--> Maintenance and flight procedures were also significantly modified, and substantial structural improvements were made to the launch pad, the external tank, and the solid rocket booster. More than a billion dollars was spent on these changes before the shuttle returned to flight, and funding in subsequent budgets was allocated for several major follow-up improvements. Upgrades planned for incorporation after the shuttle's return to flight included the advanced solid rocket motor (ASRM), a 14-inch diameter disconnect valve for the main engine propellant line, high-performance carbon wheel brakes, redundant high-speed nose wheel steering, and modifications to the shuttle's software to increase the chances that aborts during ascent will be successful. Virtually all changes were approved based on their capability to improve system reliability or operational safety. Some, including the ASRM, the 14-inch propellant disconnect valve, and a high-performance escape system, were later canceled because of unanticipated technical problems and/or high costs. At the same time, the role of the shuttle in the nation's space endeavors was being reassessed at the national policy level. A December 1986 National Security Decision Directive stated that “NASA shall no longer provide launch services for commercial and foreign payloads unless those spacecraft have unique, specific reasons to be launched aboard the Shuttle.” In 1991, a new National Space Launch Strategy restated the shuttle restriction and added “as the nation is moving toward development of a new space launch system, the production of additional space shuttle orbiters is not planned.” It also stated: By continuing to operate the Shuttle conservatively, by taking steps to increase the reliability and lifetime of existing orbiters, and by developing a new launch system, the operational life of the existing orbiter fleet will be extended (White House, 1991). In compliance with these policy statements, NASA phased out shuttle launches of most commercial and defense payloads and initiated steps to improve the reliability of the shuttle and cut its operating costs to help fund new launch technologies with NASA's shrinking budget. In 1992, NASA undertook a new initiative to assess and improve the safety and reliability of the shuttle. Based on the results of a limited 1988 quantitative risk assessment of the shuttle launch phase for the Galileo mission (General Electric, 1988) and building on the space shuttle main engine (SSME) project's attempts to improve the engine's safety margins, the program prioritized potential upgrades according to their ability to address the perceived predominant risk contributors. High on the list of proposed upgrades were new high-pressure fuel and oxidizer turbopumps, a two-duct powerhead (main injector), and a redesigned main combustion chamber. A new, more reliable, main engine heat exchanger, an upgraded APU, a health monitoring system for the main engines, and an upgrade to the orbiter cockpit displays were also given high priorities. Total funding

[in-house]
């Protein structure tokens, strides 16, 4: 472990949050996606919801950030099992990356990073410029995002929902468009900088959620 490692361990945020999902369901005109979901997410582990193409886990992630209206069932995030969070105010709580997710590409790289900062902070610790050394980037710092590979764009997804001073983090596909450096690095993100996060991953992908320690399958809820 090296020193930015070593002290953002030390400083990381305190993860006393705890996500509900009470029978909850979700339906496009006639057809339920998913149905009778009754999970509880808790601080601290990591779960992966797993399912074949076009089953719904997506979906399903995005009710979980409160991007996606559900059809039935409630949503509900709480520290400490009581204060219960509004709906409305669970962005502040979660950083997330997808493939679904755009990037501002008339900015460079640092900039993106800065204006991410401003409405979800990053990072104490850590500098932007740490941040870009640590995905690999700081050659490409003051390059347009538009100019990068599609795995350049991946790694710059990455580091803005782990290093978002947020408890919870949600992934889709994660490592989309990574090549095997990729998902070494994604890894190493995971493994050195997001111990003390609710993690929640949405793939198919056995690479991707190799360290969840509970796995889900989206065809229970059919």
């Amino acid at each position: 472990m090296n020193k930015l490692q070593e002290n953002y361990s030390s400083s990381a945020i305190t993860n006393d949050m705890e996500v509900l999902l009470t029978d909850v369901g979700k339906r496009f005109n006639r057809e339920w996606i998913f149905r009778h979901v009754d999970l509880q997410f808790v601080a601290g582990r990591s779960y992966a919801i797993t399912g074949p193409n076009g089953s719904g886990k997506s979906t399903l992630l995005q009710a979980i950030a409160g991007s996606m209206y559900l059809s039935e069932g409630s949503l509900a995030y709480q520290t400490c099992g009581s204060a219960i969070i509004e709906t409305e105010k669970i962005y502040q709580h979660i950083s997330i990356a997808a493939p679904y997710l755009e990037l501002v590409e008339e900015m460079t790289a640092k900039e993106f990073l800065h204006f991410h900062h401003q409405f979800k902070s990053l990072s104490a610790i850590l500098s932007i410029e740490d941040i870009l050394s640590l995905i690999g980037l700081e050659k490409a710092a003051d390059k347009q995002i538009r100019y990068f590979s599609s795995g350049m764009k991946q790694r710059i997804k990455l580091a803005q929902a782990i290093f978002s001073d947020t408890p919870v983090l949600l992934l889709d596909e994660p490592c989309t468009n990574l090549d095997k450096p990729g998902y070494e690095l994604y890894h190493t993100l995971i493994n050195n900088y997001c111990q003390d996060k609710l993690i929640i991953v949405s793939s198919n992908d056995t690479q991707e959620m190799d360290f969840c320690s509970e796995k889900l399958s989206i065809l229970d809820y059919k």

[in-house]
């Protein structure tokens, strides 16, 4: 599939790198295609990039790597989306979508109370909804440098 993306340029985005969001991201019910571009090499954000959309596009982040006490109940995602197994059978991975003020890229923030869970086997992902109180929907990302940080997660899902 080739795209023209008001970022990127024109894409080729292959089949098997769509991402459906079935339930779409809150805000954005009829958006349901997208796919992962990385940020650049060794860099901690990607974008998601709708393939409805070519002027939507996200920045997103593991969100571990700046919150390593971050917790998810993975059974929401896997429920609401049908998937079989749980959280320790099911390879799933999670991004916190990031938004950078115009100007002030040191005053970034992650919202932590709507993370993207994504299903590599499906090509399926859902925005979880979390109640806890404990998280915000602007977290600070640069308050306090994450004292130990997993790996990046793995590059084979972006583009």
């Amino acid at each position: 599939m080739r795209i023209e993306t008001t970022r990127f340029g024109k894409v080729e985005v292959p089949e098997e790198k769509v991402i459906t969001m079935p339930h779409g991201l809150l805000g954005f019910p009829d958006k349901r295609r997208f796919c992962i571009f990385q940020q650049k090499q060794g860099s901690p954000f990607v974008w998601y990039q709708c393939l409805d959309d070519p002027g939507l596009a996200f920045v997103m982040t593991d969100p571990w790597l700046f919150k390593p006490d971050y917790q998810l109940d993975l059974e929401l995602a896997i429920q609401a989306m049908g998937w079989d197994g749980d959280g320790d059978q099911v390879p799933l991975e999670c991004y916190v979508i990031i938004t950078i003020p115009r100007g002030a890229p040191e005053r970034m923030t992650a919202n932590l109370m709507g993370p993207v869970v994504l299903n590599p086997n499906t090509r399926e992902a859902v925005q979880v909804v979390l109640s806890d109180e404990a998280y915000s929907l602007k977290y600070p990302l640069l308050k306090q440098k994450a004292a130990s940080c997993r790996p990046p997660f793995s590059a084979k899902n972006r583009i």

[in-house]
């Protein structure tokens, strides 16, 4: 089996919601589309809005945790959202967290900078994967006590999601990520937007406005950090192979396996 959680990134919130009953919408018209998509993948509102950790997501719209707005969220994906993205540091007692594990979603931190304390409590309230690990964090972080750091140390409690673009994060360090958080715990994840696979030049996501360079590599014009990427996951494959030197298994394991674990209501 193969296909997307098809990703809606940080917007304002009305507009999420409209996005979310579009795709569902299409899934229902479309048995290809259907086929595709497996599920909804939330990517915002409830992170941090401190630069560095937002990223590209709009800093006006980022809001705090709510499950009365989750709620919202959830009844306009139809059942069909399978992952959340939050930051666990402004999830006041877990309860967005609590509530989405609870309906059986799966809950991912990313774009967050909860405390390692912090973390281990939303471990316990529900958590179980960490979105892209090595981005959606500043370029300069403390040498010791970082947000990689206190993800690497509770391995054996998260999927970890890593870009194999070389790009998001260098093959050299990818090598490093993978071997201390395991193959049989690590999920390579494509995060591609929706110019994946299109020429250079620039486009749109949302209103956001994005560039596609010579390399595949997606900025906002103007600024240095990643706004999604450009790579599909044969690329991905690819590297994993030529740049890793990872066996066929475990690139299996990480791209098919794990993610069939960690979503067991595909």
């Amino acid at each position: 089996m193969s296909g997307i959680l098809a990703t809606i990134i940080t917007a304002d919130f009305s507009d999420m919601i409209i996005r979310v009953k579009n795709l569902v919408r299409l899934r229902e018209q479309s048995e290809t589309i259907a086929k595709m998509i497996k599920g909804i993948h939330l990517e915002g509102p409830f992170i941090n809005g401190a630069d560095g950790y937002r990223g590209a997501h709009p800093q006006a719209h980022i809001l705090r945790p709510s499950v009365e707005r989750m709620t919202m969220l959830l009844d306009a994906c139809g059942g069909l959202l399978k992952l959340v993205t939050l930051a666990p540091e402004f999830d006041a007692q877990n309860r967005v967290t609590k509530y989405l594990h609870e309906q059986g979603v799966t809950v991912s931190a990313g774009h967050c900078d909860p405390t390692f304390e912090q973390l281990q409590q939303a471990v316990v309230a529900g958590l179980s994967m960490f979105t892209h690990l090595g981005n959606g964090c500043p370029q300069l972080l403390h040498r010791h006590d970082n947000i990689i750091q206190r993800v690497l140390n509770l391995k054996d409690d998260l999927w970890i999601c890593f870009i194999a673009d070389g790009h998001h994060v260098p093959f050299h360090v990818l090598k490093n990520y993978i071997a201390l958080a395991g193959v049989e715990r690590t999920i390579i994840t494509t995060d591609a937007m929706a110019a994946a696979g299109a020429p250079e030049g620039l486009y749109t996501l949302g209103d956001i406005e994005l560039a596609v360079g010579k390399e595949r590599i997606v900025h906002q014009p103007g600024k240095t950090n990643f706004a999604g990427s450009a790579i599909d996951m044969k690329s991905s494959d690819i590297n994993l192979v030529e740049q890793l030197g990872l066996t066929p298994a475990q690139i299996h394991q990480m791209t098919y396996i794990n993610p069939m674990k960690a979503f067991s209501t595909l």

OCR for page 9
--> for these upgrades—most of which have been or are being implemented—was approximately $1.5 billion. (The health monitoring system for the main engine is still in the early research and development (R&D) stage.) While these safety and reliability improvements were under development, the shuttle program was undergoing substantial cuts in contractors and civil service personnel and was implementing many changes to reduce the program's operational budget. In a five-year period, the shuttle budget was cut from $3.5 billion per year to $2.9 billion per year (in real-year dollars), while the flight rate of six to eight shuttle launches per year was maintained. Three events in 1993 resulted in additional upgrades to the space shuttle system. A new program in which the shuttle would rendezvous and dock with the Mir space station required several modifications to the orbiter, including the development of a new payload bay airlock/docking system. The ASRM program was canceled, depriving the shuttle of approximately 5,000 kg of additional payload capacity. Finally, the planned orbit for the newly restructured International Space Station (ISS) was moved to a 51.6 degree inclination. The new orbit was compatible with Russian launch facilities but reduced the amount of payload the shuttle could deliver to the ISS by more than 5,000 kg. In order to address these decrements, the shuttle program embarked on a campaign to improve the shuttle's payload capability significantly so that it could meet the ISS program requirements. The largest upgrade was a super lightweight tank, a $200 million program that increased the payload the shuttle could deliver to the ISS by 3,500 kg. Additional upgrades, including lightweight crew seats, adjustments to trajectory and propellant reserves, and many minor weight reductions throughout the orbiter, increased payload capacity by approximately another 4,000 kg. The national policy debate about the possible replacement of the shuttle took another step forward with the National Space Transportation Policy of August 5, 1994 (White House, 1994). This policy charged NASA to “provide for the improvement of the space shuttle system, focusing on reliability, safety, and cost-effectiveness” and also to “be the lead agency for technology development and demonstration for next-generation reusable space transportation systems, such as the single-stage-to-orbit concept.” Following the release of this policy statement, NASA initiated the X-33 and X-34 prototype demonstration programs to test technologies for low-cost, highly reliable access to space. To free its scarce resources for the new programs, NASA decided to further reduce the cost of the shuttle program where possible, consistent with flight safety. In February 1995, the Space Shuttle Management Independent Review Team issued a report (known as the Kraft report) recommending a freeze of the space shuttle configuration to cut costs (NASA, 1995). According to the report, “freezing the current vehicle configuration, hardware, and software will stabilize the program and allow reductions in cost.” The Kraft report also recommended that “future changes should be minimized and [should] concentrate on making the